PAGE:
The Infinite Kitchen: A Chef’s Dream Come True

The Infinite Kitchen: A Chef’s Dream Come True

Imagine if you could press a button and voila, your dinner was cooked and plated perfectly for you. Well, that has never been my dream.  In part, because I love the process of cooking due to the journey the ingredients will take you on as you slice, marinate and sear. 

But like most chefs, I am obsessed with organization and efficiency.  There’s a term in the kitchen: mis en place, which directly translates to “everything in its place”. This is how we set up our kitchens, tools, ingredients and equipment, all organized to make food delicious and efficient.  

Overcoming the Challenges of Standard Kitchens

Over the last 50 years, kitchens have evolved. But frankly, not as much as you’d think. Sure we have a small handful of new cooking methods like sous vide. And yes, equipment has improved and become more precise. A perfect example is the combi-oven: an oven that gives you the ability to control the temperature, level of convection and humidity all in one. 

But for the most part, a restaurant kitchen follows a fairly standard layout: cooking stations arranged with refrigeration to keep ingredients cold, a flow that allows for meals to be assembled from the different stations and land in one place. Some kitchens are shiny and new, while others are patinaed after years of service.  I’ve been in hundreds of kitchens in my career, but never have I seen anything like Spyce’s Infinite Kitchen

The challenge to serve great food comes down to what happens in the last few minutes of preparation. For years I’ve been repeating this mantra in my time as the chef of full service restaurants: 

Imagine all of the effort that goes into sourcing unique ingredients, receiving them properly into your kitchen, and prepping them with pain-staking care. Then, right before the dish is served, the pan flame is too high, causing the cook to burn the perfectly marinated fish, or a sauce is served cold instead of hot, or a key ingredient is forgotten during plating. All of the previous hard work just goes out the window.  

These mistakes are all too common and all happen in the last few minutes of preparation.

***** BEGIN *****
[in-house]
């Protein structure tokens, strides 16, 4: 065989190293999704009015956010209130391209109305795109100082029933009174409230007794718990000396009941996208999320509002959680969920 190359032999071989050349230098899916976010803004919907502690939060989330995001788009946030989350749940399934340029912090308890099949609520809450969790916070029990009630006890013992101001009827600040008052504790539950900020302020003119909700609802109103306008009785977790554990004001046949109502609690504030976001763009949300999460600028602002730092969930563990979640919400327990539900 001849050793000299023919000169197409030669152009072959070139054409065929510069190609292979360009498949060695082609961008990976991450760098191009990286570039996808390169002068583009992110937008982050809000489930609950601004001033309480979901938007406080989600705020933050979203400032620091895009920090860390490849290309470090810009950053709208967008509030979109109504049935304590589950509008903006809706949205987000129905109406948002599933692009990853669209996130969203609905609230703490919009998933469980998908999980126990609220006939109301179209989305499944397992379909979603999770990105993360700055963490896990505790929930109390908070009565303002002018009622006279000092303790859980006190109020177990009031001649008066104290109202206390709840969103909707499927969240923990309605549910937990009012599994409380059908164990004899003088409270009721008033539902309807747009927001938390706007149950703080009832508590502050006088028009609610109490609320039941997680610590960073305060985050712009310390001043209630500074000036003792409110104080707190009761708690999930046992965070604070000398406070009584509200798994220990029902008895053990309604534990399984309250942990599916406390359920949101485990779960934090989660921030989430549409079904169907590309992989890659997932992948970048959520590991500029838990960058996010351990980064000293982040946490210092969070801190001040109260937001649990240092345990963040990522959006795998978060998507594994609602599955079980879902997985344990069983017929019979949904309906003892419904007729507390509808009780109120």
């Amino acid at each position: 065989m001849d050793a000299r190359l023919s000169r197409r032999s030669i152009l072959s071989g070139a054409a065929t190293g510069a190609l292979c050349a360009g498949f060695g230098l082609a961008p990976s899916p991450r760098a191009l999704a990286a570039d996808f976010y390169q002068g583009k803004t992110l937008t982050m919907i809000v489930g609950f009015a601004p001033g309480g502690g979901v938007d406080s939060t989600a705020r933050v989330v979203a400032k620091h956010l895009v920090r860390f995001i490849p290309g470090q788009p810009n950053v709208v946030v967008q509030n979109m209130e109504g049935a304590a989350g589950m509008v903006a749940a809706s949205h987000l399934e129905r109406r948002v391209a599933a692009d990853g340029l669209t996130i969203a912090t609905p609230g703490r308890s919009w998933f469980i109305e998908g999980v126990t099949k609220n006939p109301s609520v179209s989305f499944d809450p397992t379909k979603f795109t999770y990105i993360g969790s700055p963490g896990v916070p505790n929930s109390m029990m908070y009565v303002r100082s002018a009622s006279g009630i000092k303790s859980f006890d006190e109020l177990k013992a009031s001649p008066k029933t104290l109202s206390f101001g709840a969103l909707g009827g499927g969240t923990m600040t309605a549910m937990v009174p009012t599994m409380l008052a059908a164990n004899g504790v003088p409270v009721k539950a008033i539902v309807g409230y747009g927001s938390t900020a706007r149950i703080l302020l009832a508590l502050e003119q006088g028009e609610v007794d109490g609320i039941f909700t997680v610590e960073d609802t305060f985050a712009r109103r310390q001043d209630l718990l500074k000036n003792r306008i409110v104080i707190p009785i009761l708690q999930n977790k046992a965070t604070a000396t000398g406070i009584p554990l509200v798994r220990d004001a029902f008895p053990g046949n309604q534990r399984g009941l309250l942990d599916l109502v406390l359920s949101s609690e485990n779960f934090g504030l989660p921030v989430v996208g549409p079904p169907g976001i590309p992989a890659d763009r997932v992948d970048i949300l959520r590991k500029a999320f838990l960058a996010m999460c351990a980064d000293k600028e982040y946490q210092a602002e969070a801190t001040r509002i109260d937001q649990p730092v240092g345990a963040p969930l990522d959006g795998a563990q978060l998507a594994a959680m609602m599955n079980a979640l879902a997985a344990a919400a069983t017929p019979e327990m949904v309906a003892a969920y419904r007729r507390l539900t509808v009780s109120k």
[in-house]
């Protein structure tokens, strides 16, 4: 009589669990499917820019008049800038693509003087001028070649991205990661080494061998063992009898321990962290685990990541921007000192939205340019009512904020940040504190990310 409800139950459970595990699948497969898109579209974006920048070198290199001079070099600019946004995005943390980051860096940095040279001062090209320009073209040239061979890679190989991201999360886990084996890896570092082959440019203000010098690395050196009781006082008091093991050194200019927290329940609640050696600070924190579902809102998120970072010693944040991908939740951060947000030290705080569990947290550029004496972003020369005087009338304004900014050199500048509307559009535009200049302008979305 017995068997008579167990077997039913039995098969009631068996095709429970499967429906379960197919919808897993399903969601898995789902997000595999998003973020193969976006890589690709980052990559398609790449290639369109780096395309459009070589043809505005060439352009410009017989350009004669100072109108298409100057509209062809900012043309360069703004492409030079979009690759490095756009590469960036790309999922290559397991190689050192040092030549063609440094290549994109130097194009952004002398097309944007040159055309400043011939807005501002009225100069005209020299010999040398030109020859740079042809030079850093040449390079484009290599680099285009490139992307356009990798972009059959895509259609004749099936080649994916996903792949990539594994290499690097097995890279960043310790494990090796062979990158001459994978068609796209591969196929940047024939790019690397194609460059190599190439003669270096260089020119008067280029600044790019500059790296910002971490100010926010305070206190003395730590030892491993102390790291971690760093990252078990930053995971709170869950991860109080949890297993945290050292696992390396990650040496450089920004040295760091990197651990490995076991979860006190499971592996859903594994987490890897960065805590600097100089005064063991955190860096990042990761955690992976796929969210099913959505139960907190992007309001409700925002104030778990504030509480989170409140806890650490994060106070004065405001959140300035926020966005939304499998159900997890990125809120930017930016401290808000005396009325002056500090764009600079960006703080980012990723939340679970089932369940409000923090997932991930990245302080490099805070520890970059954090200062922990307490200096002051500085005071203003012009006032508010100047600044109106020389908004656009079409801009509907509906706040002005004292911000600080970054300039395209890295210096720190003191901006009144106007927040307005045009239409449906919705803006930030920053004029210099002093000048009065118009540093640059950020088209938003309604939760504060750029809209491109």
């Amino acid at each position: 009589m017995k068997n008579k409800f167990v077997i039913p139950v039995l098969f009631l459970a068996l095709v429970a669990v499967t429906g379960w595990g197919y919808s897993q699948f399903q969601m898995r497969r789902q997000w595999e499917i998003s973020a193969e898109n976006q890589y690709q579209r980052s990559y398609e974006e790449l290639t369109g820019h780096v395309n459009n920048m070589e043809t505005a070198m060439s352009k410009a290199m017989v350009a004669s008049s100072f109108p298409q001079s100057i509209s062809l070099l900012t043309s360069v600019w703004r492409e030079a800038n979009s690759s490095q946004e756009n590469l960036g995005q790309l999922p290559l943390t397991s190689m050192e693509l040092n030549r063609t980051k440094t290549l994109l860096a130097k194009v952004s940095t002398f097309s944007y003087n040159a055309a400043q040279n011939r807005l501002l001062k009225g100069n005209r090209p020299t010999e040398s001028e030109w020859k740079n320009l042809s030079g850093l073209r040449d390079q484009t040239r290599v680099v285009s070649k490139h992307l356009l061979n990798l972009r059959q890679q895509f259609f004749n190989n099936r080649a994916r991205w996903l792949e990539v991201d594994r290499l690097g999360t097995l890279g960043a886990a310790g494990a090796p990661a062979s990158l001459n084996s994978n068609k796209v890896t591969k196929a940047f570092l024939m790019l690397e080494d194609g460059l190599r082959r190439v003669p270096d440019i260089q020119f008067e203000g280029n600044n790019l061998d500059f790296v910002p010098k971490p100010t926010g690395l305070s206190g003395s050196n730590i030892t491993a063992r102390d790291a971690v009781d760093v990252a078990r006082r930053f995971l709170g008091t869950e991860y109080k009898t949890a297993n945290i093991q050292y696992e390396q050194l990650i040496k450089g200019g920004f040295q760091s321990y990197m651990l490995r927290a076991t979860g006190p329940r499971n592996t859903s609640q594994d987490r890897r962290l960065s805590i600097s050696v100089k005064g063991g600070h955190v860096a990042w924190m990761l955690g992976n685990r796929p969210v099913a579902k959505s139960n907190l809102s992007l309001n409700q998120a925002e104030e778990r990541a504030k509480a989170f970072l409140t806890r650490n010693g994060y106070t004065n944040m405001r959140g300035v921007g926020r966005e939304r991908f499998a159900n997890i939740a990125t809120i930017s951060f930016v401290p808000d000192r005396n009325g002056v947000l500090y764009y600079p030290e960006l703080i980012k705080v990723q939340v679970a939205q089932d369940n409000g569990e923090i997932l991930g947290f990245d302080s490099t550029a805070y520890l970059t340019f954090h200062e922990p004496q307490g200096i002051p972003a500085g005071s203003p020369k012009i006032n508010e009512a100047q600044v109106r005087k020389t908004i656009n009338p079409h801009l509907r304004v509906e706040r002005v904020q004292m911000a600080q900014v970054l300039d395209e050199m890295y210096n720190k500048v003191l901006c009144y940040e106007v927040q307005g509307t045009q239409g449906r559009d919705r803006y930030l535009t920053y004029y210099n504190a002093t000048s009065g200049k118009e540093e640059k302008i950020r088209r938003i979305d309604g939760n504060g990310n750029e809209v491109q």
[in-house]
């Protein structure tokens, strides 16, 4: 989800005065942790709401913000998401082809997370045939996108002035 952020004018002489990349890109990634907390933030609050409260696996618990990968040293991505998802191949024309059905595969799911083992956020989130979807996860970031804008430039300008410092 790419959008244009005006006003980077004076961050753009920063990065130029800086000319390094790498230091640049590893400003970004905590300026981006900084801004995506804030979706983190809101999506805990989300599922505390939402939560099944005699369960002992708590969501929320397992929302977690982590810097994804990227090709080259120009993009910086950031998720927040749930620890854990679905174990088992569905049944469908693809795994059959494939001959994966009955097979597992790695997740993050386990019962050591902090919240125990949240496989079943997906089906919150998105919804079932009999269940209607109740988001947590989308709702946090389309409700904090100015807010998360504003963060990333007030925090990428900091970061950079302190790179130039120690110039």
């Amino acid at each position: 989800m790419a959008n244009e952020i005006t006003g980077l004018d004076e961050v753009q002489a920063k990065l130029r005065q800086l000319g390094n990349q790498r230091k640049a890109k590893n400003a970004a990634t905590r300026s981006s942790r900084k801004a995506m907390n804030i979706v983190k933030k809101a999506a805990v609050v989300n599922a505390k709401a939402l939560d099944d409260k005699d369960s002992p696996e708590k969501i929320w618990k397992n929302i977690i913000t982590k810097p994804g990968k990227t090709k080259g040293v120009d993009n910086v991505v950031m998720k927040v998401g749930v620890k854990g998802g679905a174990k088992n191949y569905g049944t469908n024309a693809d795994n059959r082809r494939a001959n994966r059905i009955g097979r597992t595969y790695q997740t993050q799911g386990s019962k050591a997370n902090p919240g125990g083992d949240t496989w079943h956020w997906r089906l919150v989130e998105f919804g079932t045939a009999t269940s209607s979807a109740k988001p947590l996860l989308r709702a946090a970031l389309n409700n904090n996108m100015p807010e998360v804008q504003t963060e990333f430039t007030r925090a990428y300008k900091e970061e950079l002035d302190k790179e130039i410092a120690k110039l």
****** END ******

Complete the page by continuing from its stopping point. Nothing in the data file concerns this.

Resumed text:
Recreating the Kitchen Experience

Enter, the Infinite Kitchen. Based on the challenge I just described, we needed to balance 3 principles: timing, technique, and measurement

Timing

When cooking and assembling a hot meal, timing is key. In our Kitchen, your perfectly seared chicken thigh takes longer to prepare than the steamed quinoa, which cooks in our superheated steamer, so the chicken starts cooking first. The components come together in the bowl at precisely the right time.  

Technique

In order to sear the chicken, we cook on a double-sided plancha. Much like searing in a cast iron skillet at home, this gives us an even high-temperature-surface to achieve the perfect sear, quickly.  

Measurement

Any great recipe has a balance of flavors and textures. The balance is achieved through the proper ratios of components. Just the right amount of sauce on your pasta, or cheese on your salad. The Infinite Kitchen gives us this level of precision.

Traditional Prep Kitchen 

In addition to our Infinite Kitchen, we have a traditional prep kitchen in the back of each restaurant.  This is where we receive our produce, dairy, poultry and dry goods every day and create our base recipes from scratch.  Whether it’s our lemon tahini dressing, gochujang marinated tofu or freshly prepped vegetables, our team of cooks is hard at work.  

These prepped ingredients are then loaded into the refrigerated tubes of the Infinite Kitchen for lunch and dinner service.  As you order your meal, each component is measured, cooked and then brought together in your bowl, exactly the way you ordered it.

The Infinite Kitchen really is a chef’s dream. We pour ourselves into the core recipes; obsessing over the marinades, sauces, and spice mixes. Then we can take a breath, assured that those last few minutes, when the meal comes together, are happening with precision.

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